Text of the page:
Creating Heaven on Earth: The Psychology of Experiencing by Paul Marcus

By Paul Marcus

How does one most sensible style an "internal" international, a private id, that creates the stipulations of mental hazard to understand immortality, that nearly magical Infinite-conceived as something-outside-everything, God, or the Other-from daily dwelling? The artwork of residing the "good life"-following Freud, one in all deep and huge love, artistic and efficient paintings, person who is guided through cause and ethics and is aesthetically pleasing-requires skillful attunement to those beautiful presences in daily life.

Lodged in a psychoanalytic sensibility, and drawing from historical and glossy non secular and non secular knowledge, this ebook offers the main points, conceptual buildings and internal meanings of 4 simply obtainable, daily actions: gardening, specifically the creations of British horticulturist and backyard dressmaker, Gertrud Jekyll; baseball spectatorship; espresso consuming; track listening and storytelling (i.e., in expert storytelling, baby research, encountering a "charming" individual, and in love and friendship).

It additionally indicates the best way to top have interaction those actions, to consecrate the normal in a fashion that issues to experiential transcendence, or what the writer calls "glimpsing immortality," a center part of the paintings of dwelling the "good life".

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Extra resources for Creating Heaven on Earth: The Psychology of Experiencing Immortality in Everyday Life

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Thus, it is not surprising that when a gardener lost his beloved wife he filled his whole vegetable garden with flowers (Francis, 1990, p. 208). The garden is a kind of sacred space that 46 “Take time to smell the roses” “transfigures some of the forsakenness” of one’s life and of the world, and there are few moments when one feels the absence of companionship, protection, and support more than after the death of a loved one. The garden, as a manifestation of “Mother Nature”, does not despair the permanent separation that death brings, for she is ever renewing herself in her own seasonal presences, an ode to resurrection.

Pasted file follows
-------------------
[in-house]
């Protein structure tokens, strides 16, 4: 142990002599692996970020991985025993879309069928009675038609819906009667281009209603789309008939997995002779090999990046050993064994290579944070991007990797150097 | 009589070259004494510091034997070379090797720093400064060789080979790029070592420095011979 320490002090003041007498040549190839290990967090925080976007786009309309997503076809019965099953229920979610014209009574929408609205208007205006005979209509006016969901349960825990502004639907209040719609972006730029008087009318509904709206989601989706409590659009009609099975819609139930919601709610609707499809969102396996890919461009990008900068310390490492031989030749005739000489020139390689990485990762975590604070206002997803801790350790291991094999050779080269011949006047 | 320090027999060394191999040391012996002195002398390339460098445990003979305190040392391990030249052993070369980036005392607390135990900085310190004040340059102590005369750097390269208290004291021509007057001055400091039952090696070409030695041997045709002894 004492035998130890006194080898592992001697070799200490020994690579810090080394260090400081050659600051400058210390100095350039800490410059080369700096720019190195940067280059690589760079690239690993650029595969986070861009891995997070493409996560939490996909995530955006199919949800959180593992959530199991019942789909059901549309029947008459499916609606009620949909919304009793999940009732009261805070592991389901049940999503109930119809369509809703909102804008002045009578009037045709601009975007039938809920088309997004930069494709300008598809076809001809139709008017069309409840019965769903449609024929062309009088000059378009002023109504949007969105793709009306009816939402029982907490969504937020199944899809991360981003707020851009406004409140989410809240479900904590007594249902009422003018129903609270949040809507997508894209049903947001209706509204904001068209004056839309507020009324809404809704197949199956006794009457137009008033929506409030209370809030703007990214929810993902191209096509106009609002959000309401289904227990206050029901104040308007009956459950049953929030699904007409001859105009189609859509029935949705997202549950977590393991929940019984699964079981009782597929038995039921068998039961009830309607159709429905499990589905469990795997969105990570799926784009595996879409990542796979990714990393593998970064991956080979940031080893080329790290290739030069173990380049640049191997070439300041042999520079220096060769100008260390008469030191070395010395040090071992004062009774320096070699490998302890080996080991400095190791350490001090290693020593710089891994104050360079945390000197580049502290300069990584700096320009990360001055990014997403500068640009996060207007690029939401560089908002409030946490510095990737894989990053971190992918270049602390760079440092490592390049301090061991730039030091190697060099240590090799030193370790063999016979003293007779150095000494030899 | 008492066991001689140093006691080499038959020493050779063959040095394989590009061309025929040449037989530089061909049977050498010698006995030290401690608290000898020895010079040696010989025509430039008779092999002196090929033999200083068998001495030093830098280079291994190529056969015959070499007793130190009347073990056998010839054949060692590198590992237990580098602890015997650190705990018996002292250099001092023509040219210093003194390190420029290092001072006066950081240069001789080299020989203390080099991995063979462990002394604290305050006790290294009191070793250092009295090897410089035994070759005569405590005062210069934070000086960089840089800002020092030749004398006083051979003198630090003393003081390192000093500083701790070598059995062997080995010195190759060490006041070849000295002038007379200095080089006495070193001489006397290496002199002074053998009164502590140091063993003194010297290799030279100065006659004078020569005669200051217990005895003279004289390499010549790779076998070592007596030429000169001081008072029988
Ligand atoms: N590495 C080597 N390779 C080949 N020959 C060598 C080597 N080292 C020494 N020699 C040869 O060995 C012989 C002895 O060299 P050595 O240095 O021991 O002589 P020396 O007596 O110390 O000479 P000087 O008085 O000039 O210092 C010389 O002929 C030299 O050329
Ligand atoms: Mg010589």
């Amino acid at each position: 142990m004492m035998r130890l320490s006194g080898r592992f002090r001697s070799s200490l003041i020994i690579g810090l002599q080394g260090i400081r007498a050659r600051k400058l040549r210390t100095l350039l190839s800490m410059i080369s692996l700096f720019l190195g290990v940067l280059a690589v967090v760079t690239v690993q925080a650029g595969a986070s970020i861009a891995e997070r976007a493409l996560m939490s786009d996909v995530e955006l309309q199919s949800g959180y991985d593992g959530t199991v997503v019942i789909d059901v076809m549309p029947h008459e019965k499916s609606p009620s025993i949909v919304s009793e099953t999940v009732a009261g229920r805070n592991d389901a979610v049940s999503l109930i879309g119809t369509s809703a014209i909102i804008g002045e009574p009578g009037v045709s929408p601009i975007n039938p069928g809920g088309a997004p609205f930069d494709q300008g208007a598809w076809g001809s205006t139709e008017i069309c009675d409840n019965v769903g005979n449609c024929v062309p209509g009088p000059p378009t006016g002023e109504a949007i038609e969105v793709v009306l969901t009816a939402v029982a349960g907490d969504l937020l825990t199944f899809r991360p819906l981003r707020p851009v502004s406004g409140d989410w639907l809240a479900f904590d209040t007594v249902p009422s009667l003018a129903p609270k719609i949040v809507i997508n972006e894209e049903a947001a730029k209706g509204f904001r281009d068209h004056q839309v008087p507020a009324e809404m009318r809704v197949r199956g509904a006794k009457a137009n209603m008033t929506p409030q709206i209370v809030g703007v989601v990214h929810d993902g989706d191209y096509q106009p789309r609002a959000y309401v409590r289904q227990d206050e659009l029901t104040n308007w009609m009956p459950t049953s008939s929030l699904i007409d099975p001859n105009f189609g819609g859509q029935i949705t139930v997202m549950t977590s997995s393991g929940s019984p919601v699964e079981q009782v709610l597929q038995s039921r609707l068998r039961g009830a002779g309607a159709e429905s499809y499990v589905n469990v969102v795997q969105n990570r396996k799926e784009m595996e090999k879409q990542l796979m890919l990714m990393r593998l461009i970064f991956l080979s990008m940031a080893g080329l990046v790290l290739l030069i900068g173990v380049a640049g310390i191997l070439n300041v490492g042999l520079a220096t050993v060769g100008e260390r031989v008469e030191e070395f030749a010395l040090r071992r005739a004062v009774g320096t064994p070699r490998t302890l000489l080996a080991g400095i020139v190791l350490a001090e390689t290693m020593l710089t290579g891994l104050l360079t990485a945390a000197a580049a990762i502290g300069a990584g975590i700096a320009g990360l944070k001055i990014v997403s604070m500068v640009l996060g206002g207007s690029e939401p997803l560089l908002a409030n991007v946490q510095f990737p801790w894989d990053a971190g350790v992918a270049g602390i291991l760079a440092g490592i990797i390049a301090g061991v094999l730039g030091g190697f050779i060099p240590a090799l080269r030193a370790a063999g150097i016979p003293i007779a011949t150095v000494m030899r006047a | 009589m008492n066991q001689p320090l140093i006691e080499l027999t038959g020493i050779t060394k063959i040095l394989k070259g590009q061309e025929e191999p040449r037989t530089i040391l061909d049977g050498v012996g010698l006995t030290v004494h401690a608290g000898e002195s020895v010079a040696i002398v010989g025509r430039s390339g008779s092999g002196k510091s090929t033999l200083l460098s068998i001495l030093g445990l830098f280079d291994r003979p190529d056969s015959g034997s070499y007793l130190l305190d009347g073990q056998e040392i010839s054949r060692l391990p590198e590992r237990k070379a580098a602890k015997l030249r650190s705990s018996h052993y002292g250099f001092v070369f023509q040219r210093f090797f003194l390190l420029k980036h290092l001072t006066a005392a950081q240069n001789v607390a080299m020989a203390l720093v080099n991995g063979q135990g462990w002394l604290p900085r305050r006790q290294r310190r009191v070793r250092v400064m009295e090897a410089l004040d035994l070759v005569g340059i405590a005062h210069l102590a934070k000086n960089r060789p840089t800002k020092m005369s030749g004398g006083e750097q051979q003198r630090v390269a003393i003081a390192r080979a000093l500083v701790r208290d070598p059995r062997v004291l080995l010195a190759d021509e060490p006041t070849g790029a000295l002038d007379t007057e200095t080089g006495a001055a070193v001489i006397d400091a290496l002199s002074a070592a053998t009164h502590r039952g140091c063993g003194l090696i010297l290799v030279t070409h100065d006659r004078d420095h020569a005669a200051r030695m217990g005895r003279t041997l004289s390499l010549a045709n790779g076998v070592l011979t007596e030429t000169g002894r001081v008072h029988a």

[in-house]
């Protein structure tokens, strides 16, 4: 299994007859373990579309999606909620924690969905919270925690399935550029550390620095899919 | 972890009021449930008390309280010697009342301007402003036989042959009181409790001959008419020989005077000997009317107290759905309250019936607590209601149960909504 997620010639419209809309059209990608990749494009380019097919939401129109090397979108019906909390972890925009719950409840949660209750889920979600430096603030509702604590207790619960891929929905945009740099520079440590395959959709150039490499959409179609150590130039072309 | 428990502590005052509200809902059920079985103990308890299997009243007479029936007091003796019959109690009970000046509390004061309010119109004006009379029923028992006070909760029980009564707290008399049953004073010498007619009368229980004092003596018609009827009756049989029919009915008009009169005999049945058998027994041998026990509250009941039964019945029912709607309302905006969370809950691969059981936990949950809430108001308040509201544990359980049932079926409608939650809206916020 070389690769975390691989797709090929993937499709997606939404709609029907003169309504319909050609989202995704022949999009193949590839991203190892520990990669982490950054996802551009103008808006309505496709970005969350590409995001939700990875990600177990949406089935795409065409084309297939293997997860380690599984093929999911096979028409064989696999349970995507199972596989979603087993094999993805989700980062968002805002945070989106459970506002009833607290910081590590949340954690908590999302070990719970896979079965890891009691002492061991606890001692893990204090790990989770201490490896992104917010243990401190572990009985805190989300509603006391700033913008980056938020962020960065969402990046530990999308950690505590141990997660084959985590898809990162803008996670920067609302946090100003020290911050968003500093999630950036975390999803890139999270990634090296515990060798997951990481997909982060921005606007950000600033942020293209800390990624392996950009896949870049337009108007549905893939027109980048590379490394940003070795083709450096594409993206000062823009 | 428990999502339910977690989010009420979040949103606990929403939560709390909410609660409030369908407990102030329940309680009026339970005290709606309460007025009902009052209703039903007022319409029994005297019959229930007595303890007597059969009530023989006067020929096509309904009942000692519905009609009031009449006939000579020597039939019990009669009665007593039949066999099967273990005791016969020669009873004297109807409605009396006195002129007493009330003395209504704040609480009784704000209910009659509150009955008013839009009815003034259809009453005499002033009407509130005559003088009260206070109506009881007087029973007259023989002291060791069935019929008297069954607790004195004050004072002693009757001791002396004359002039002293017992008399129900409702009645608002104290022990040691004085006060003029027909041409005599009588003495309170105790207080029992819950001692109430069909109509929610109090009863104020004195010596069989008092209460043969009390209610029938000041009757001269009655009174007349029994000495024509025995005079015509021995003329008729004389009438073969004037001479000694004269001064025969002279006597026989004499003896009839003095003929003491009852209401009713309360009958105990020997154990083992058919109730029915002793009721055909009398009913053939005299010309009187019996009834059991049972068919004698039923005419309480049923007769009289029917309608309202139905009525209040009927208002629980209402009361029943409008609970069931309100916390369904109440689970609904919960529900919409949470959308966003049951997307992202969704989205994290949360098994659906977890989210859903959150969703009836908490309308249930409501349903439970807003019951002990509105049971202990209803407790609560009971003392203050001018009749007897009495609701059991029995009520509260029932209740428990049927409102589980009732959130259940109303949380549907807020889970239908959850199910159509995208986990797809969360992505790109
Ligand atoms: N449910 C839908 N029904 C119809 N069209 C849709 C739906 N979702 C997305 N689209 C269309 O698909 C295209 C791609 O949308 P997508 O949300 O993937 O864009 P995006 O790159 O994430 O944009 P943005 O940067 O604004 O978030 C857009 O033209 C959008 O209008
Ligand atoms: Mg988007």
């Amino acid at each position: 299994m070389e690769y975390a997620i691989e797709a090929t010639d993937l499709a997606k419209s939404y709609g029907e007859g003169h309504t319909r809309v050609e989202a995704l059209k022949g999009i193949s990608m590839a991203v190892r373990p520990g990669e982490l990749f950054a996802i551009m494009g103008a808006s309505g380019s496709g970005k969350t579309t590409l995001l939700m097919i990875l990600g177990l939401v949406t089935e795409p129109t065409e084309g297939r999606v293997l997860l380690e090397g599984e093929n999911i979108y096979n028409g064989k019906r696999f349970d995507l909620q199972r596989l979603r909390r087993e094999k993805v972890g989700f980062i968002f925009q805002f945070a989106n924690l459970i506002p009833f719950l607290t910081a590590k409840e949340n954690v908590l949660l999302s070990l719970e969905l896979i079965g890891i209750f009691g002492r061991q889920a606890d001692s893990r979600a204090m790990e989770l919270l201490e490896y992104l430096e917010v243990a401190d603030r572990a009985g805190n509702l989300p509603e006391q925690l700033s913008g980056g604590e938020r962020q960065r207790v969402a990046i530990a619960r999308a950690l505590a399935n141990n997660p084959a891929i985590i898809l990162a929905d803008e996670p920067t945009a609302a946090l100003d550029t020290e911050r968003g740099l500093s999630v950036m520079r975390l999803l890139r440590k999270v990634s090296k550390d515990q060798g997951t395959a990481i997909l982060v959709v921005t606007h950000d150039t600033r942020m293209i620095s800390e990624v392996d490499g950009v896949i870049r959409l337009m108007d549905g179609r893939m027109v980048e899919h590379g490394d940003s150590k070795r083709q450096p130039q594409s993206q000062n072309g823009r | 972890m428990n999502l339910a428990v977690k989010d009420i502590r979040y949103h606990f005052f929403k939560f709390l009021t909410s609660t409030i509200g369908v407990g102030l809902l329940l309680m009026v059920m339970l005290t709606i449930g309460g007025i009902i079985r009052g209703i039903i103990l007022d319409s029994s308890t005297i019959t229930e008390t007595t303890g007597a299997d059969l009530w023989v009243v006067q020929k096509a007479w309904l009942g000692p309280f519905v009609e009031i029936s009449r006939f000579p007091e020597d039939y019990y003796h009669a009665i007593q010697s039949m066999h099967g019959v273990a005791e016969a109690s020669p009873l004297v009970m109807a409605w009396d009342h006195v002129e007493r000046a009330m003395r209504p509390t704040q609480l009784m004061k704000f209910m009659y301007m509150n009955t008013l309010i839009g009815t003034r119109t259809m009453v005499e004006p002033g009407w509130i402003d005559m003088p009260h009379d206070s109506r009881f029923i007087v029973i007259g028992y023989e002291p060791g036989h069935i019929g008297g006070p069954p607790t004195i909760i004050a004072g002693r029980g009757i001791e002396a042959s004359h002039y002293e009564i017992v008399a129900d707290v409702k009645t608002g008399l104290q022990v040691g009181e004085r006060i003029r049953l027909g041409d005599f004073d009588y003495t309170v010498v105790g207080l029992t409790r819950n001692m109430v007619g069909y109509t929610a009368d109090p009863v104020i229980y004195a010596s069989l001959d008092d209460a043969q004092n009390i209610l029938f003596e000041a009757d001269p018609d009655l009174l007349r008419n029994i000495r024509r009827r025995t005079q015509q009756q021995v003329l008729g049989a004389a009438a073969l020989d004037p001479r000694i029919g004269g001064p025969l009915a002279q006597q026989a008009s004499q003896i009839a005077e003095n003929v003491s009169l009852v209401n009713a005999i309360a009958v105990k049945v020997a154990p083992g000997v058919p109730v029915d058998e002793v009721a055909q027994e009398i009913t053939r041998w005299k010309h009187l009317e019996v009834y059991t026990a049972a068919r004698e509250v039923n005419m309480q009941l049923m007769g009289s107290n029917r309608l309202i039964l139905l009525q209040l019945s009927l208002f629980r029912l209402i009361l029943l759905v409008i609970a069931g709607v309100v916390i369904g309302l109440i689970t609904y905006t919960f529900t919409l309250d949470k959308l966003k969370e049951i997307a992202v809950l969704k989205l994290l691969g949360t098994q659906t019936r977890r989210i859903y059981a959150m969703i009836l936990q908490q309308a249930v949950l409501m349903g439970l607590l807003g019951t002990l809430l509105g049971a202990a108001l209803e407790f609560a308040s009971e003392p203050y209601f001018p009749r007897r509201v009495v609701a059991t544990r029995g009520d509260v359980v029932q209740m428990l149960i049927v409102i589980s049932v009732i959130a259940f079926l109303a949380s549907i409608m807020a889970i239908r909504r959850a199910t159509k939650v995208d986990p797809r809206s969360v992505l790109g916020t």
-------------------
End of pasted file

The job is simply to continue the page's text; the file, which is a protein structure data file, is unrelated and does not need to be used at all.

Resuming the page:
Winterkill”, for example, is a plant’s death as a result of exposure to winter conditions. Nature has an unkind, if not cruel side, hence there is often pathos to a garden, a poignancy that can stir compassion in the spectator. In fact, one might say that the garden-maker is attempting to transform the pathos and poignancy of the garden into something beautiful. As Jekyll noted, “For a love of flowers, of any kind, however shallow, is a sentiment that makes for human sympathy and kindness, and is in itself uplifting, as everything must be that is a source of reverence and admiration” (Lawrence, 1964, p.

As Miller further noted, “there is for gardeners a vibrant interplay between scientific time and subjective time. , p. 180). Put differently—and this is one of the important psychological “take home” points about scientific time in the gardening context—scientific time teaches the utmost respect for the reality principle, the adaptive ego exerting control over behaviour to satisfy the circumstances imposed by external reality, and thus acts as a modulating influence on the pleasure principle. In other words, as Freud noted, living according to the reality principle involves transforming “free energy” into “bound energy”, phantasised wish-fulfilment—the beautiful garden I imaginatively long for—into realistic appreciation of the “facts” of the external world—the garden that is doable according to the setting-specific spatio-temporal parameters.

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